AVOD companies such as Tubi, Roku and Pluto TV pose an “existential threat” to the future of traditional broadcasters, according to Endemol Shine International sales boss Matt Creasey.
Ad-supported streamers have rapidly emerged as a key partner for major distributors over the past 12 months, with companies such as Endemol Shine able to effectively monetise their extensive content libraries.
Earlier this week here at NATPE in Miami, Tubi became the latest to unveil plans for further expansion, this time rolling into Mexico after striking a far-reaching content pact with local broadcast network TV Azteca.
ViacomCBS-backed Pluto has also enjoyed rapid growth recently and Creasey, EVP of sales & acquisitions at Endemol Shine International, told TBI the potential of AVOD would only grow further.
“We’re seeing such financial growth in AVOD services, we have to ask whether we should even be doing those linear deals that will cut us off from doing other deals for so long,” he said.
Creasey, who is currently sharing oversight of ESI’s global sales operation following the exit of Cathy Payne, said that in major territories, the revenue share nature of AVOD models provided “recoup of costs very quickly.”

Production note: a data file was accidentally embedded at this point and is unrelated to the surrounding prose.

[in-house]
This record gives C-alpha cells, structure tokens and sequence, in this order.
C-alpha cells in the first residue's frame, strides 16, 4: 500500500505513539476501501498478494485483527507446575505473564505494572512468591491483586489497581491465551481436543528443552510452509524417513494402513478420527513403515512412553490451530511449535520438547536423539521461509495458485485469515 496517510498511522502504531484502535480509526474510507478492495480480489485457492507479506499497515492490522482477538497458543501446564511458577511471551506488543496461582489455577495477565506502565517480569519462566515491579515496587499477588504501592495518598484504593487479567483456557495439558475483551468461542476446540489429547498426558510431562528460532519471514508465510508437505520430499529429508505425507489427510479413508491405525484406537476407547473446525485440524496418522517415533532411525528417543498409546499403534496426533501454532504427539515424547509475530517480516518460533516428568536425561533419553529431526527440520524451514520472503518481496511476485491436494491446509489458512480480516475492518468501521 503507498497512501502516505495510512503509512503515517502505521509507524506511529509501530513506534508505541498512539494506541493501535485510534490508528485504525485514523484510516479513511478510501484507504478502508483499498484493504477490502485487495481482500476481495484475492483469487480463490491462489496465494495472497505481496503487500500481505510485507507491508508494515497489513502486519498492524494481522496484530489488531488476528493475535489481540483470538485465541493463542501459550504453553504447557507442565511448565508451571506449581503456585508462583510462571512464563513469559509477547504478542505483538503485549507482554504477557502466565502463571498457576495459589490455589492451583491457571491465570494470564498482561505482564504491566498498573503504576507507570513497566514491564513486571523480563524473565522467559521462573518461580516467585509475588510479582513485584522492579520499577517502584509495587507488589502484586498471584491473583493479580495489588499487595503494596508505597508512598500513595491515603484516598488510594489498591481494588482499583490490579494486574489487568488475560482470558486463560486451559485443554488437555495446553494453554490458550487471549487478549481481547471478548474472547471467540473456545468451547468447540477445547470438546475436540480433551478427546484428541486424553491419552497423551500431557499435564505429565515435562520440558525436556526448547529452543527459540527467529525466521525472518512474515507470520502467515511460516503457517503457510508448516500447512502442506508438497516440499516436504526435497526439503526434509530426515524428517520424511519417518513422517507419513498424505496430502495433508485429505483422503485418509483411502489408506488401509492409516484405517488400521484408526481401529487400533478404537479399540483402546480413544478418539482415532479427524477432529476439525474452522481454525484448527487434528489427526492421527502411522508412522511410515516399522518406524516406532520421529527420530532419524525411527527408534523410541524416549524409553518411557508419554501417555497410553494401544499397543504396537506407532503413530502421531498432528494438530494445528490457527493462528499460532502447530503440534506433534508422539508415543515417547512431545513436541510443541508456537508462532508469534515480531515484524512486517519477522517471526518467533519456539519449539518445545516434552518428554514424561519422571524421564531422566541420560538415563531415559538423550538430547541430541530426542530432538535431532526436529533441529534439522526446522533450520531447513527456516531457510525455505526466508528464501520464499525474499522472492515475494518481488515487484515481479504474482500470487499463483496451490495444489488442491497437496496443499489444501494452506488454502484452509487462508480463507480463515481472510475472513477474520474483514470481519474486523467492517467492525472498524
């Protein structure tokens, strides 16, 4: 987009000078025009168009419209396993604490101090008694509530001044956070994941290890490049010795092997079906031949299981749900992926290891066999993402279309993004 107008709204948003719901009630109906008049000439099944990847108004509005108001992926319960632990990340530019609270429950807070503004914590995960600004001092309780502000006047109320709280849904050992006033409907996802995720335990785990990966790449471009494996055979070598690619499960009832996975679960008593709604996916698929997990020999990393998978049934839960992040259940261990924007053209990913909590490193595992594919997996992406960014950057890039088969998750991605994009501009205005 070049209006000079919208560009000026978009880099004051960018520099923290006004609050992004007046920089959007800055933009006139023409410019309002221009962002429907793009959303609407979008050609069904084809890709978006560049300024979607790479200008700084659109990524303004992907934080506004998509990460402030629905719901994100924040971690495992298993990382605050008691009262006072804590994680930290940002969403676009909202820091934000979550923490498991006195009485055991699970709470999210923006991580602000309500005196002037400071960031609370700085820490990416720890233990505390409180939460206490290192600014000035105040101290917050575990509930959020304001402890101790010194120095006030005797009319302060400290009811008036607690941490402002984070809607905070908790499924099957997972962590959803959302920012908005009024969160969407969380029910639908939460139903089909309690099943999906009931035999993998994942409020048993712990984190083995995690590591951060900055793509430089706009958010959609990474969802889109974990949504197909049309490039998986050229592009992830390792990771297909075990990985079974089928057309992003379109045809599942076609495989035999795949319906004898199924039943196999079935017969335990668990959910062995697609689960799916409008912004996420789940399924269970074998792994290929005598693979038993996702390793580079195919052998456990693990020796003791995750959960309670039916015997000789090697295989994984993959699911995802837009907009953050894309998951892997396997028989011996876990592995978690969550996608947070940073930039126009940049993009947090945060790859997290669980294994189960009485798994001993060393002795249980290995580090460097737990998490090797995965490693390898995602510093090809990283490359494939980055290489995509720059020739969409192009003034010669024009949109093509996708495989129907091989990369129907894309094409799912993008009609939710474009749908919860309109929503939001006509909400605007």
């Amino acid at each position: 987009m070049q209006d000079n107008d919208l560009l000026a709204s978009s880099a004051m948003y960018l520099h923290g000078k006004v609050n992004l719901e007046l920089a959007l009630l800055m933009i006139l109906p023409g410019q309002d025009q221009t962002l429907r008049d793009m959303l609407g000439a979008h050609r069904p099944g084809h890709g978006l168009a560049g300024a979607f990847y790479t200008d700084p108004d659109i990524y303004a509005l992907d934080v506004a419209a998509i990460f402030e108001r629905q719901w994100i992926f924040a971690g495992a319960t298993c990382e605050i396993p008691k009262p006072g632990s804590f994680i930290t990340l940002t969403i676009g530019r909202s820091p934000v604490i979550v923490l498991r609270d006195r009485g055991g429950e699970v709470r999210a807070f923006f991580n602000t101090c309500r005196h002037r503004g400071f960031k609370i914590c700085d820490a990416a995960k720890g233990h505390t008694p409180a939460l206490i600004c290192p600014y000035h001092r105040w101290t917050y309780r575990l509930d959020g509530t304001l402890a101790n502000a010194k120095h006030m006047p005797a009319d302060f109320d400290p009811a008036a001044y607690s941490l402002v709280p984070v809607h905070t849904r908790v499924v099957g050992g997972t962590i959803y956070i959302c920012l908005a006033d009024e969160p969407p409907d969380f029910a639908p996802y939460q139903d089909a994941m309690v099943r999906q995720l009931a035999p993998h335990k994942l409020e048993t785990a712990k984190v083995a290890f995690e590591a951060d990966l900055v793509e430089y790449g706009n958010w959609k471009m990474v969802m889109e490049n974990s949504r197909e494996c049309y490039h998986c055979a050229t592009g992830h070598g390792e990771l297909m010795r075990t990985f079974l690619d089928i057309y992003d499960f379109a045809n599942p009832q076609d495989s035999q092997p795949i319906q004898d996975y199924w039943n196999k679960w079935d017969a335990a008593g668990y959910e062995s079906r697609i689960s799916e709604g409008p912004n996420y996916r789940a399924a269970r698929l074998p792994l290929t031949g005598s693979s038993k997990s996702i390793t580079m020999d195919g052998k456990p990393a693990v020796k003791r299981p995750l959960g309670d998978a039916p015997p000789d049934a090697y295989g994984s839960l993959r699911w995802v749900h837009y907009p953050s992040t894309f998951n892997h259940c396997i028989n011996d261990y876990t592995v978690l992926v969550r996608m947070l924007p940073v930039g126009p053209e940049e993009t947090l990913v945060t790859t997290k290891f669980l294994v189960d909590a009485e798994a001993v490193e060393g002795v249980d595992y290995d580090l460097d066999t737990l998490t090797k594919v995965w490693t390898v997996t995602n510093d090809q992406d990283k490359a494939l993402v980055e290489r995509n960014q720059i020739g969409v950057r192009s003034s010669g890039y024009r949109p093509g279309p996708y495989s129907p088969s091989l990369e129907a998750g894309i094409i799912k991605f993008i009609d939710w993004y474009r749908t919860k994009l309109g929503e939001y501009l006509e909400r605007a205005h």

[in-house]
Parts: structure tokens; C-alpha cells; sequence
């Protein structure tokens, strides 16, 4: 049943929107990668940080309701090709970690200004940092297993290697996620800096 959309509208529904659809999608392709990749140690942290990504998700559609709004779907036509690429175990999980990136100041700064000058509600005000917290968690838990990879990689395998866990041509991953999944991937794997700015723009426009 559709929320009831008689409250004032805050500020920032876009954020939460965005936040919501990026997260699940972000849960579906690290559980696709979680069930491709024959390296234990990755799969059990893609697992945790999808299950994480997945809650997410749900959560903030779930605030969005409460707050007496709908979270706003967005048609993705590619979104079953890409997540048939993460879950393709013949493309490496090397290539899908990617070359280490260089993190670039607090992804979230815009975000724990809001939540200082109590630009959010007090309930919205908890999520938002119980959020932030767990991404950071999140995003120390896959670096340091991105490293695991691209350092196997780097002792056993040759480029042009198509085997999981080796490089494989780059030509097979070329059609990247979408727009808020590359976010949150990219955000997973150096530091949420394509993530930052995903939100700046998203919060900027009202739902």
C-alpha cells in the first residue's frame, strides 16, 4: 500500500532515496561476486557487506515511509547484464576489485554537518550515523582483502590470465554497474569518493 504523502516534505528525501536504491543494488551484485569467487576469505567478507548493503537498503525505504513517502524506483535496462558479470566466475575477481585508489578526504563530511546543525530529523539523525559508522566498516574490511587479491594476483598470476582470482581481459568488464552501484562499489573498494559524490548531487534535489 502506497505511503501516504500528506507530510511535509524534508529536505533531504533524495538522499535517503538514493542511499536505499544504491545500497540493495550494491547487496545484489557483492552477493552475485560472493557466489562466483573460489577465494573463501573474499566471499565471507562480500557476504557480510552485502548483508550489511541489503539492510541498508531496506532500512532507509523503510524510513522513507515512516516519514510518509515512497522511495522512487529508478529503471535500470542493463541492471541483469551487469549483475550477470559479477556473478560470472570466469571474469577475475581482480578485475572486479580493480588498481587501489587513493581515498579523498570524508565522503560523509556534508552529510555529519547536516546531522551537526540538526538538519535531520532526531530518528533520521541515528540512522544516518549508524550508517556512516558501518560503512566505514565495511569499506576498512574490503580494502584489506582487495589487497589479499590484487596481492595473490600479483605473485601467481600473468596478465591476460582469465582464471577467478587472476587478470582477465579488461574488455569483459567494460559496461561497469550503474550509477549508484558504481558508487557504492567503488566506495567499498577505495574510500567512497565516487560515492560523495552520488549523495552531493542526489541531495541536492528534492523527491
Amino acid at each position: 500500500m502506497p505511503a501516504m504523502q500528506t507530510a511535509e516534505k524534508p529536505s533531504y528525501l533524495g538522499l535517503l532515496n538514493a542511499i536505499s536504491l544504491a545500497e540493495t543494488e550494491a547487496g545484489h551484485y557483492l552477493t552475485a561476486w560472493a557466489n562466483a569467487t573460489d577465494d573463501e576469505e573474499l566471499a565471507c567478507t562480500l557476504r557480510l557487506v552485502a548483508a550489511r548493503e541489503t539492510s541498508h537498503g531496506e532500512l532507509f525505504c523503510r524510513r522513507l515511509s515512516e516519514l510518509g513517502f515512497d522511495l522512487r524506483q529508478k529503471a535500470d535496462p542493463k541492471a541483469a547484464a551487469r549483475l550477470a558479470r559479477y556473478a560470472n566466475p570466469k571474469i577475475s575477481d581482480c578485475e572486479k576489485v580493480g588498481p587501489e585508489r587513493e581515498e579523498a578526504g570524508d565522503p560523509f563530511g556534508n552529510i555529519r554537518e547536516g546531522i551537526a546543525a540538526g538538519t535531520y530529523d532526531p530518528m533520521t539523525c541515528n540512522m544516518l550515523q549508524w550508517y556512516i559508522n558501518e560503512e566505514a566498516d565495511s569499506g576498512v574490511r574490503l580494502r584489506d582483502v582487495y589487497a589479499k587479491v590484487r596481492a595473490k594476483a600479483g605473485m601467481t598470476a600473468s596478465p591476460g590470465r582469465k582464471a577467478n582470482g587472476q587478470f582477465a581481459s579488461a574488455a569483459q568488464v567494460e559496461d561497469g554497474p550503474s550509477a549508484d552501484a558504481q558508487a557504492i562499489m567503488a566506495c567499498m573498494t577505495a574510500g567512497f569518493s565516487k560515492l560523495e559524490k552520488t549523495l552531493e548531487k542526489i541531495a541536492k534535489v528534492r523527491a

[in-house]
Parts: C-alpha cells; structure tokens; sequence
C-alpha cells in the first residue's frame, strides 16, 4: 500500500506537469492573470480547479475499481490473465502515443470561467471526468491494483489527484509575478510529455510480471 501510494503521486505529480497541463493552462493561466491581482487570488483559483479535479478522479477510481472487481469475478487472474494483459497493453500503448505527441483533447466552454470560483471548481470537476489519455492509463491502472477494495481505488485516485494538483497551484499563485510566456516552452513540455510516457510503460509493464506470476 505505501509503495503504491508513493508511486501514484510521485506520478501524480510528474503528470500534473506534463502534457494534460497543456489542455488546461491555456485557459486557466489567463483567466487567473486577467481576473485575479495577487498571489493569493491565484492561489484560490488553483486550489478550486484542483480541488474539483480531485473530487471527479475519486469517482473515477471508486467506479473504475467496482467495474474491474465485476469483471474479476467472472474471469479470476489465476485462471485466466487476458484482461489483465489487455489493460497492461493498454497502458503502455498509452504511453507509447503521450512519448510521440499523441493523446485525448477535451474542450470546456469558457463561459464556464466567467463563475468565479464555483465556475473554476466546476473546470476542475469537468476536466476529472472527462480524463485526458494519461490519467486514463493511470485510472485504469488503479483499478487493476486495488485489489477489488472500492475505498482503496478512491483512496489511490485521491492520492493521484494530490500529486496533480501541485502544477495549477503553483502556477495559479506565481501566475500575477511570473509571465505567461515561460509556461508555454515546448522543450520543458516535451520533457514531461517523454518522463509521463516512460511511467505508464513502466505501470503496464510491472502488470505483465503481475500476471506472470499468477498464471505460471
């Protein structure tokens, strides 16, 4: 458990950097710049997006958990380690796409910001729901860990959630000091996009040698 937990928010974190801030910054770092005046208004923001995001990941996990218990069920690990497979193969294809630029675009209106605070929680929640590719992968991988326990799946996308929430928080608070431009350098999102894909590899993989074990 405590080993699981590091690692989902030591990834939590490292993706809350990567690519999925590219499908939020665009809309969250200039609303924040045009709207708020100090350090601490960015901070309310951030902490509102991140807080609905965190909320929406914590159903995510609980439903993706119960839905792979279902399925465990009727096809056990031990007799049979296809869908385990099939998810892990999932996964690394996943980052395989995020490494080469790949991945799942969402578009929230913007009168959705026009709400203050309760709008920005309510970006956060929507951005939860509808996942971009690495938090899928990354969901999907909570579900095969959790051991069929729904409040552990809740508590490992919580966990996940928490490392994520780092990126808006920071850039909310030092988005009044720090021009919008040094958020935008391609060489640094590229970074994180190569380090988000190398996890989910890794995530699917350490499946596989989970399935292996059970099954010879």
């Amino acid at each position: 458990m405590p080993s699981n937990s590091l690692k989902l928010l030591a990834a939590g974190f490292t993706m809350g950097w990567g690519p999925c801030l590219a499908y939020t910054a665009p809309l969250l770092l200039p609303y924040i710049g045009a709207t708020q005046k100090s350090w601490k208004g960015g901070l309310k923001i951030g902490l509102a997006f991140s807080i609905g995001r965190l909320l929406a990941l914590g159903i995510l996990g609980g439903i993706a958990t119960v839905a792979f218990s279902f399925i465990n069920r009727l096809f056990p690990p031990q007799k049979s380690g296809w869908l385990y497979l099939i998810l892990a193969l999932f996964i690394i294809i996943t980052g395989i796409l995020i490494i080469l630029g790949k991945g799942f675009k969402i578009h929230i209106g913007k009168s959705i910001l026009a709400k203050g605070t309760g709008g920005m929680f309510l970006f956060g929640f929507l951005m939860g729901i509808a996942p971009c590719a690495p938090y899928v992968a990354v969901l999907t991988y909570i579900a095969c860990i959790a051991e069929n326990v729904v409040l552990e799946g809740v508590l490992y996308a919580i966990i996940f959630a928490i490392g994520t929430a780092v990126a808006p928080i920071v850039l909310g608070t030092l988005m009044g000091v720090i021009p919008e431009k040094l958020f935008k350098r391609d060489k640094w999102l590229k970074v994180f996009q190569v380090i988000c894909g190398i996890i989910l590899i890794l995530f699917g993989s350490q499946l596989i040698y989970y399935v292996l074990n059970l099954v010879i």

“For companies like us with around 65,000 hours in back catalogue, [AVOD] is really important. There is an existential threat for the broadcasters – I can see deals changing over the next few years – because, if I do those deals and take content off the market for that amount of time, is it actually worth it?
“Or is there something I could do instead. That option, for broadcasters, is something they will hate, I’d think.”
Creasey added that while “linear is by no means dead… they can’t expect the world for the diminishing fees they are willing to pay.”
Older programming, across both scripted and unscripted, has proven successful Creasey added, highlighting the success of shows such as McLeod’s Daughters.
“It’s one of the most successful shows for us on AVOD – it has been around for years but it’s huge and that’s seven season of a scripted show.”
Creasey, whose company is in the midst of being acquired by Banijay Group, added that factual programming also worked well but said it was back catalogue material that offered the greatest potential for revenue growth.
“We’ve just produced Deadwater Fell for Channel 4, but that is obviously not something we’re going to be putting on AVOD,” he added.